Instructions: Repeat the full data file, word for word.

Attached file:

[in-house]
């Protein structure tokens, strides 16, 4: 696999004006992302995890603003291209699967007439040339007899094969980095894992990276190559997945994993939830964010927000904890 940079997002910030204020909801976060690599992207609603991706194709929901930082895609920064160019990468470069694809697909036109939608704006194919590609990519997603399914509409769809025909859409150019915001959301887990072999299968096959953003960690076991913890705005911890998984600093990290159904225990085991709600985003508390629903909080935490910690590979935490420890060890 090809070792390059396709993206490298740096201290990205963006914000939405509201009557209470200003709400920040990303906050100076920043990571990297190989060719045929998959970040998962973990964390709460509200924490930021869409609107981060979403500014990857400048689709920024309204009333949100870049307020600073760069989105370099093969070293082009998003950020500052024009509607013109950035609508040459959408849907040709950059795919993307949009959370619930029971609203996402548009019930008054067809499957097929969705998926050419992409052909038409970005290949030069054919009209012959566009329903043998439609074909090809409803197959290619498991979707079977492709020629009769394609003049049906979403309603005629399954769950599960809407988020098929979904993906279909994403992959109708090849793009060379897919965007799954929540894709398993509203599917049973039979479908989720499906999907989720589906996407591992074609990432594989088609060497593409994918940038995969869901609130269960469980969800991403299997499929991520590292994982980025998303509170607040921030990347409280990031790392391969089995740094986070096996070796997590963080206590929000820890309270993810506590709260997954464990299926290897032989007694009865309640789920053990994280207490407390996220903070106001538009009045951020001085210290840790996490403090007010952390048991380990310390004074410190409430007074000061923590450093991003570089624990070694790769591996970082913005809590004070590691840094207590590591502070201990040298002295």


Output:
[in-house]
């Protein structure tokens, strides 16, 4: 696999004006992302995890603003291209699967007439040339007899094969980095894992990276190559997945994993939830964010927000904890 940079997002910030204020909801976060690599992207609603991706194709929901930082895609920064160019990468470069694809697909036109939608704006194919590609990519997603399914509409769809025909859409150019915001959301887990072999299968096959953003960690076991913890705005911890998984600093990290159904225990085991709600985003508390629903909080935490910690590979935490420890060890 090809070792390059396709993206490298740096201290990205963006914000939405509201009557209470200003709400920040990303906050100076920043990571990297190989060719045929998959970040998962973990964390709460509200924490930021869409609107981060979403500014990857400048689709920024309204009333949100870049307020600073760069989105370099093969070293082009998003950020500052024009509607013109950035609508040459959408849907040709950059795919993307949009959370619930029971609203996402548009019930008054067809499957097929969705998926050419992409052909038409970005290949030069054919009209012959566009329903043998439609074909090809409803197959290619498991979707079977492709020629009769394609003049049906979403309603005629399954769950599960809407988020098929979904993906279909994403992959109708090849793009060379897919965007799954929540894709398993509203599917049973039979479908989720499906999907989720589906996407591992074609990432594989088609060497593409994918940038995969869901609130269960469980969800991403299997499929991520590292994982980025998303509170607040921030990347409280990031790392391969089995740094986070096996070796997590963080206590929000820890309270993810506590709260997954464990299926290897032989007694009865309640789920053990994280207490407390996220903070106001538009009045951020001085210290840790996490403090007010952390048991380990310390004074410190409430007074000061923590450093991003570089624990070694790769591996970082913005809590004070590691840094207590590591502070201990040298002295």